The black face general S. crispa, known as ketji beling in Suriname (Figure 5), is native to the region between Madagascar and Indonesia but is now found in many countries throughout south-eastern Asia. It is a woody spreading shrub that carries yellow-colored flowers, attains a height of 50 centimeters to 1 meter, and can be found on riverbanks and abandoned fields. The leaf is eaten as a vegetable but has for centuries been used medicinally in Indonesian and Malaysian folk medicine. More recently, some products prepared from S. crispa leaf have entered the health-food market as nutraceuticals in the form of sachets containing the raw crude powder for preparing a tea, as an additive in coffee, or as capsules for oral intake. S. crispa has probably been introduced in Suriname from Java in 1956 [32], and mainly the leaf is used as an ingredient of popular jamus for lowering elevated blood sugar levels [34]. In Suriname, it is also used as a diuretic, against kidney stones and renal colics, and to lower elevated blood sugar levels in diabetes mellitus [34], either separately or in combination with, for instance, the leaves from the cat’s whiskers Orthosiphon grandiflorus Bold. (Lamiaceae) [34].

Figure 5.

The black face general Strobilanthes crispa Blume (Acanthaceae) (from:

Some of these traditional uses are supported by experimental data and pharmacological studies. The use of the leaf as a mild diuretic [39] can be attributed to the many cystoliths of calcium carbonate in this part of the plant [40], which make an infusion slightly alkaline. Support for the anti-urolithiatic properties of S. crispa and its efficacy against renal colics came from the inhibitory activity of methanolic and ethyl acetate leaf extracts against the aggregation of calcium oxalate crystals and their stimulatory effects on the dissolution of the crystals [41]. The results from a clinical trial with a polyherbal formulation containing S. crispa suggested that it was safe and effective in the treatment of urolithiasis [42]. It has been suggested that the phenolic compounds in the leaf are responsible for the anti-urolithiatic activity of the plant, as these compounds have been found to inhibit the growth of calcium oxalate crystals in vitro [43].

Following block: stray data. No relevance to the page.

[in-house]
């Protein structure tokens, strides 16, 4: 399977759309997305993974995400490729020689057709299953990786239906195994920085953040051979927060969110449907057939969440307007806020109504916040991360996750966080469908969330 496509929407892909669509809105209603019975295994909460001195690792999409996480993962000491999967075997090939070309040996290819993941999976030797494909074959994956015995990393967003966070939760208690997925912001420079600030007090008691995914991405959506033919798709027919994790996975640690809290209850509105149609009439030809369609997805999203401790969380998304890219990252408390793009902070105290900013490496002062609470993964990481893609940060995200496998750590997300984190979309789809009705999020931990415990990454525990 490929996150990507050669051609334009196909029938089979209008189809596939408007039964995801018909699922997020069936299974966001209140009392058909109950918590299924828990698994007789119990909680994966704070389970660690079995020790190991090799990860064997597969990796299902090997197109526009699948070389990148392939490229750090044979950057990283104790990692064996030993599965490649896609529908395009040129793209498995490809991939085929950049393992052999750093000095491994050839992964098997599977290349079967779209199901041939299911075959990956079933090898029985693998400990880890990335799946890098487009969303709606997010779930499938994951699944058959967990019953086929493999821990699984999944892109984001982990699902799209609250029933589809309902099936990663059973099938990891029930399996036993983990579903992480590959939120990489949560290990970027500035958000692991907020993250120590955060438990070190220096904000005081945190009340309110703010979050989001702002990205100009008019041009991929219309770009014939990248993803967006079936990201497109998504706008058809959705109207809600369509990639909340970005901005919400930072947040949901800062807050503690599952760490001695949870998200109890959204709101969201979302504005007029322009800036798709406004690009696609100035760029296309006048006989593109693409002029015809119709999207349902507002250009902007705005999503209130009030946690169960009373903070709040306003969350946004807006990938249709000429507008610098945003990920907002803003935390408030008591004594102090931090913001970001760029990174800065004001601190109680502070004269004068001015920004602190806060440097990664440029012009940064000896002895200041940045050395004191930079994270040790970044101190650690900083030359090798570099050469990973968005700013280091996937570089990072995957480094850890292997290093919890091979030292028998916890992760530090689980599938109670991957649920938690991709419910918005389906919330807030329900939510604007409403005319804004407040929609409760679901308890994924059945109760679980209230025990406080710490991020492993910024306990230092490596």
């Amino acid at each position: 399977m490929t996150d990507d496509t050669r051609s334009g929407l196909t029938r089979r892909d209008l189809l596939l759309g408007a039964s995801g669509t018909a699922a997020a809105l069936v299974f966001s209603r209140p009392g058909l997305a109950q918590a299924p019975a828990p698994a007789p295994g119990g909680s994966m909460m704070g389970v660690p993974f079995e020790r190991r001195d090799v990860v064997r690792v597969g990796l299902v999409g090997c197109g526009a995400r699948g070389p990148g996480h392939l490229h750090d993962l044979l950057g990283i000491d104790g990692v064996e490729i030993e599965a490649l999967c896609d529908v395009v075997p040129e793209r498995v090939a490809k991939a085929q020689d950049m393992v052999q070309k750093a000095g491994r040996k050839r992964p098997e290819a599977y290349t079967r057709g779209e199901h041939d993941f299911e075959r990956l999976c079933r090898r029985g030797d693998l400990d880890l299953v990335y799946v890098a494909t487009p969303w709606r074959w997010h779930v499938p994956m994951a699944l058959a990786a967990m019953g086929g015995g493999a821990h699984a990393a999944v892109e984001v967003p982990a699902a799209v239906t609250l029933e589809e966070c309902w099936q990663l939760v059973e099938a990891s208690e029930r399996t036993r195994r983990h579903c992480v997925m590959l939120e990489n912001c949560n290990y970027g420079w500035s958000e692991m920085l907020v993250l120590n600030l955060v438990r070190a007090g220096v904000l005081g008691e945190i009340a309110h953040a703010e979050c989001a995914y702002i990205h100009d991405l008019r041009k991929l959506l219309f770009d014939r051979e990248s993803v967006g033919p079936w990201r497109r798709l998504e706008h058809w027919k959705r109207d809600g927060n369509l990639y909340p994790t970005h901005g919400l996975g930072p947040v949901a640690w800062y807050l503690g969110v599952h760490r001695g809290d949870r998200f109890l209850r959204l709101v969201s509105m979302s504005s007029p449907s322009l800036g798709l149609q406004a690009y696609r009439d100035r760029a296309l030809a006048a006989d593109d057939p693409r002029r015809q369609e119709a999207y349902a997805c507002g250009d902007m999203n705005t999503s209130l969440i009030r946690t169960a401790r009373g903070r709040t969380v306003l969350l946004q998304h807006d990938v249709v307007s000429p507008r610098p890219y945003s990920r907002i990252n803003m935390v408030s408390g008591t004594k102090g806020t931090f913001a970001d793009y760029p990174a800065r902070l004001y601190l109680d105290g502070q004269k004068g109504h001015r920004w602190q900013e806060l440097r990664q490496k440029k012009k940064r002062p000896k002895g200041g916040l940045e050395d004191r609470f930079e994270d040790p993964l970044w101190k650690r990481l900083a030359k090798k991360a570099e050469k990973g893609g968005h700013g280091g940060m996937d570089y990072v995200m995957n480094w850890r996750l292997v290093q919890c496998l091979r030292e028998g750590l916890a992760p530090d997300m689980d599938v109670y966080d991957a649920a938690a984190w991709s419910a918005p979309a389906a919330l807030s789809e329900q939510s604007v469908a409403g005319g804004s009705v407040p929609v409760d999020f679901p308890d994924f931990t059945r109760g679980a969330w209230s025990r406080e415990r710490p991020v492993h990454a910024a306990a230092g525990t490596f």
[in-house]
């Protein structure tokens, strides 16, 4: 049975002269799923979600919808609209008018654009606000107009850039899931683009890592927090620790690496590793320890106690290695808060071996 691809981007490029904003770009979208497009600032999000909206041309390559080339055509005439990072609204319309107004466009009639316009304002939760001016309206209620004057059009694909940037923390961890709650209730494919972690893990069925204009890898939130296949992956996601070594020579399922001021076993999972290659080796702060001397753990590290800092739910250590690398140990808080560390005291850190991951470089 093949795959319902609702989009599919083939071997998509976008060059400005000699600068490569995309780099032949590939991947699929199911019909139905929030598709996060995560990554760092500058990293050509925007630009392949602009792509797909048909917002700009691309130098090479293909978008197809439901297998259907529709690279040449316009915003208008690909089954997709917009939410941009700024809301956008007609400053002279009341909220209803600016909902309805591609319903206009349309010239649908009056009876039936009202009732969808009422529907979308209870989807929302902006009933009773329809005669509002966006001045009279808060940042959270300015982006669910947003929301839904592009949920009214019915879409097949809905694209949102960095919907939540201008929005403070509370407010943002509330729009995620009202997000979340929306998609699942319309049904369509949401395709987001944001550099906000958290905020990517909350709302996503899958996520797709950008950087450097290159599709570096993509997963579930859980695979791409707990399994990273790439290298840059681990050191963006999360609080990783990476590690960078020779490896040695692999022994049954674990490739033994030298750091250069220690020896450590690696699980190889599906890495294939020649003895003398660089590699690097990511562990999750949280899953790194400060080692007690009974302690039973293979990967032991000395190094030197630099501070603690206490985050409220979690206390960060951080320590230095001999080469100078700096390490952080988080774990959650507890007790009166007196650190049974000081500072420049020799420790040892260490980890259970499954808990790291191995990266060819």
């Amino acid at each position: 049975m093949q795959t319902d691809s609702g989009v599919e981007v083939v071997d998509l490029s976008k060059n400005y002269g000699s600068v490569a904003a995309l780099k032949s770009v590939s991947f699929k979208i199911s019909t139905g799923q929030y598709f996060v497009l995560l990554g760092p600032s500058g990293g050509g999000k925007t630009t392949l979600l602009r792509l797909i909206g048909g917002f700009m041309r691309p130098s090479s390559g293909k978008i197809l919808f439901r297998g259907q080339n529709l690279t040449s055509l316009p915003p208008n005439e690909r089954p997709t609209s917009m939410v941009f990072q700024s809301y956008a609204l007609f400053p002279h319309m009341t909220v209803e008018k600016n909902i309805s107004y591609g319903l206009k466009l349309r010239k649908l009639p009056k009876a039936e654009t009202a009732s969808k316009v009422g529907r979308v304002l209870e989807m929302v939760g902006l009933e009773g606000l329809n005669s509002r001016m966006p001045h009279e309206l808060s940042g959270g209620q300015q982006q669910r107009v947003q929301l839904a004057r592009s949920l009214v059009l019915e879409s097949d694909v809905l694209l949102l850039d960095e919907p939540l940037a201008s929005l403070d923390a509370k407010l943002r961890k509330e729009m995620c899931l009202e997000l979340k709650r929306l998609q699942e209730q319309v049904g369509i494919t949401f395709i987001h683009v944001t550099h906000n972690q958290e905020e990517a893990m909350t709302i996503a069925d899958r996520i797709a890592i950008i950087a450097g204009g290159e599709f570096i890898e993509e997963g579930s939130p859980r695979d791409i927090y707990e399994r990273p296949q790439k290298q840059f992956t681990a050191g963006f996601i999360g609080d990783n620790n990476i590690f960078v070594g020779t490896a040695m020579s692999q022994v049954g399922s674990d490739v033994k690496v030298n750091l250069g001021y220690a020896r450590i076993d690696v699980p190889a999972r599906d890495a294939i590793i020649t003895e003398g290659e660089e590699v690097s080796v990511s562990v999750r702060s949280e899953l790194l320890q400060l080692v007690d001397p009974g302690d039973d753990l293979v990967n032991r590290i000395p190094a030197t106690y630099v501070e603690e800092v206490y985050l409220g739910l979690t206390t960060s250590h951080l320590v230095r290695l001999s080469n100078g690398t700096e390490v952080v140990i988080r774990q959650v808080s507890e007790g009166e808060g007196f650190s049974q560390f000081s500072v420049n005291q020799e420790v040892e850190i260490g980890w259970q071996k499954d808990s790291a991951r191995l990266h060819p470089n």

The use of S. crispa against diabetes mellitus is supported by the antihyperglycemic activities of hot water extracts of fermented and/or unfermented leaf tea in normal and streptozotocin-induced diabetic laboratory rats [44]. Both fermented and unfermented S. crispa tea improved lipid profile in the animals [44]. Comparable results were obtained with S. crispa juice in diabetic and normal rats [45]. Interestingly, the fresh juice from S. crispa leaf stimulated the healing of incision wounds on the back of normal and streptozotocin-induced hyperglycemic rats [46]. These observations are in accordance with the stimulatory effects of a topically applied ethanol extract of S. crispa leaf on excision wounds in the posterior neck area rats [47].

4.2 Acoraceae - Acorus calamus L. 1753

The sweet flag A. calamus, also called dlingu in Surinamese-Javanese (Figure 6), is a species of flowering plant that is widely spread from the Caucasus through western Asia and Siberia to China, India and south-eastern Asia, as well as North America, where it can be found in swampy and marshy habitats. It is a stemless herbaceous perennial that grows about 2 meters tall and is characterized by clusters of leaves arising from a spreading rhizome. The plant has diploid forms (mainly in parts of northern Asia and much of North America), triploid forms (mainly in Europe and south-western Asia to the Himalayas), and tetraploid forms (mainly in central Asia, through India, Japan and tropical Asia) [48]. Each of these forms has a distinct chemistry, particularly with respect to the composition up of the essential oil in leaf and rhizome [49].